The genesis of an exceptionally lethal venom in the timber rattlesnake (Crotalus horridus) revealed through comparative venom-gland transcriptomics
© Rokyta et al.; licensee BioMed Central Ltd. 2013
Received: 30 November 2012
Accepted: 30 May 2013
Published: 12 June 2013
Snake venoms generally show sequence and quantitative variation within and between species, but some rattlesnakes have undergone exceptionally rapid, dramatic shifts in the composition, lethality, and pharmacological effects of their venoms. Such shifts have occurred within species, most notably in Mojave (Crotalus scutulatus), South American (C. durissus), and timber (C. horridus) rattlesnakes, resulting in some populations with extremely potent, neurotoxic venoms without the hemorrhagic effects typical of rattlesnake bites.
To better understand the evolutionary changes that resulted in the potent venom of a population of C. horridus from northern Florida, we sequenced the venom-gland transcriptome of an animal from this population for comparison with the previously described transcriptome of the eastern diamondback rattlesnake (C. adamanteus), a congener with a more typical rattlesnake venom. Relative to the toxin transcription of C. adamanteus, which consisted primarily of snake-venom metalloproteinases, C-type lectins, snake-venom serine proteinases, and myotoxin-A, the toxin transcription of C. horridus was far simpler in composition and consisted almost entirely of snake-venom serine proteinases, phospholipases A2, and bradykinin-potentiating and C-type natriuretic peptides. Crotalus horridus lacked significant expression of the hemorrhagic snake-venom metalloproteinases and C-type lectins. Evolution of shared toxin families involved differential expansion and loss of toxin clades within each species and pronounced differences in the highly expressed toxin paralogs. Toxin genes showed significantly higher rates of nonsynonymous substitution than nontoxin genes. The expression patterns of nontoxin genes were conserved between species, despite the vast differences in toxin expression.
Our results represent the first complete, sequence-based comparison between the venoms of closely related snake species and reveal in unprecedented detail the rapid evolution of snake venoms. We found that the difference in venom properties resulted from major changes in expression levels of toxin gene families, differential gene-family expansion and loss, changes in which paralogs within gene families were expressed at high levels, and higher nonsynonymous substitution rates in the toxin genes relative to nontoxins. These massive alterations in the genetics of the venom phenotype emphasize the evolutionary lability and flexibility of this ecologically critical trait.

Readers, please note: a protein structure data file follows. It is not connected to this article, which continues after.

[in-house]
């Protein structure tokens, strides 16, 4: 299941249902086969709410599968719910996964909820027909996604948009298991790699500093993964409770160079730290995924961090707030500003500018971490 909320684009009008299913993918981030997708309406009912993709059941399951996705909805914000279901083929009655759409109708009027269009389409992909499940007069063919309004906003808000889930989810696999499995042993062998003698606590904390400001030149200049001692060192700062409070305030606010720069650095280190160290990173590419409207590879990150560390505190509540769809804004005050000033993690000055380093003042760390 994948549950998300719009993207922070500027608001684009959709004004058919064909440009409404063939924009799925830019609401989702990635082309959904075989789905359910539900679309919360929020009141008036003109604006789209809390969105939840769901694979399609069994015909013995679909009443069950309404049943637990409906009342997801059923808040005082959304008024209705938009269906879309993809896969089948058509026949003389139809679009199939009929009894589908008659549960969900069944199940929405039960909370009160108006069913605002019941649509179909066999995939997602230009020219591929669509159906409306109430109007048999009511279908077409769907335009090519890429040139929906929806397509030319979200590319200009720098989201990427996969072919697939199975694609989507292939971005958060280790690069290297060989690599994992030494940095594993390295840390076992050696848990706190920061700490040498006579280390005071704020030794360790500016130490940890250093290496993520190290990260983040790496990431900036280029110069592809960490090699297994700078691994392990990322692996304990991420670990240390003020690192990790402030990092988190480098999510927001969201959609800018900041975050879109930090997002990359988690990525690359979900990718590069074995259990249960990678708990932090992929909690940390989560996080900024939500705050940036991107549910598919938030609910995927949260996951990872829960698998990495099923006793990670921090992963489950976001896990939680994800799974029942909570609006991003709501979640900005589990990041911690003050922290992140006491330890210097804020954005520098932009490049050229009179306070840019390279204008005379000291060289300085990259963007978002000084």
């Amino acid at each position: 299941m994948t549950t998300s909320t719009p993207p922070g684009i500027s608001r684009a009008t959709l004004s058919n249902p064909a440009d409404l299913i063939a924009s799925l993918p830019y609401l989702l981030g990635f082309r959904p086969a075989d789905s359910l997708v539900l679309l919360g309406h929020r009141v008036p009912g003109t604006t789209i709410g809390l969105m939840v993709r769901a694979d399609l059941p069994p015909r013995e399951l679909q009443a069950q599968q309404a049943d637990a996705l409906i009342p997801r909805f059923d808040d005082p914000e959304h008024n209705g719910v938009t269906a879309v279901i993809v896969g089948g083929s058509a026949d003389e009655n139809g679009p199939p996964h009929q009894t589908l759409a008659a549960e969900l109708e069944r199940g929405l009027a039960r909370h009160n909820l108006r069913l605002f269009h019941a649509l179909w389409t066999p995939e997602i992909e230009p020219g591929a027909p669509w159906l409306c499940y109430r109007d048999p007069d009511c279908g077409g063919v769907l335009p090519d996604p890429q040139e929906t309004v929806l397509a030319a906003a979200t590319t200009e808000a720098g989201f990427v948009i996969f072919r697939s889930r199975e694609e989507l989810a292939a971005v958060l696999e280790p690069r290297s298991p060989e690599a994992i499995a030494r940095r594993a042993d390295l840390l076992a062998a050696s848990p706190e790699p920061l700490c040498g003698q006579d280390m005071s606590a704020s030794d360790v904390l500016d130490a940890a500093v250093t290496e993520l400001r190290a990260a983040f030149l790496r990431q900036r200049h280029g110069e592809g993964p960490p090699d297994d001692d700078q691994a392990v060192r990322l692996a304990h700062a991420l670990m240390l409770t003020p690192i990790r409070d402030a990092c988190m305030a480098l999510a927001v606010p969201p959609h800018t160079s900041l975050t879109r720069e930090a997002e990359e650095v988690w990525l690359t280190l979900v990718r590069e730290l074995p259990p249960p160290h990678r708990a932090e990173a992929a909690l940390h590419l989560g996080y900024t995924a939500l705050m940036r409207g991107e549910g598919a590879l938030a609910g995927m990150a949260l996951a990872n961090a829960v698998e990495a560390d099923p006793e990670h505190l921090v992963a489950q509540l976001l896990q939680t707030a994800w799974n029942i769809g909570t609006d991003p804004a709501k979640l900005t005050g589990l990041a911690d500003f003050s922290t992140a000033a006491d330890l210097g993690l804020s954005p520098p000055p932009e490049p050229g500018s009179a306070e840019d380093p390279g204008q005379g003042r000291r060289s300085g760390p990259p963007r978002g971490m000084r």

Venomous snakes rely almost entirely on their complex, largely proteinaceous venoms for feeding and defense, resulting in strong selective pressures on the genes encoding venom components [1–4] and on the ultimate repositories of the venoms, the snakes’ prey  and predators . Although molecular signals of positive selection have been repeatedly documented for individual venom components through sequence comparisons across species [1–4, 7], such analyses characterize only minute portions of the full evolutionary stories of venoms. Proteomic approaches  can characterize full-venom patterns of divergence between species [9, 10], but only in broad strokes, failing to differentiate members of large venom-gene families and to provide information on sequence divergence. Even the most complex venoms are simple in terms of the number of gene families or toxin classes present; the hundreds of proteins  typically belong to less than 20 gene families. Proteomic approaches therefore average out many of the details of venom evolution. Venom-gland transcriptomics [12–16] have the unrealized potential to combine many, but certainly not all, of the benefits of both approaches. With adequate sequencing effort, transcriptomes can provide the full-venom information of proteomics approaches as well as the information-dense gene sequences for molecular-evolutionary analyses , although post-transcriptional regulation could lead to significant discrepancies between venom content and expressed toxin mRNAs .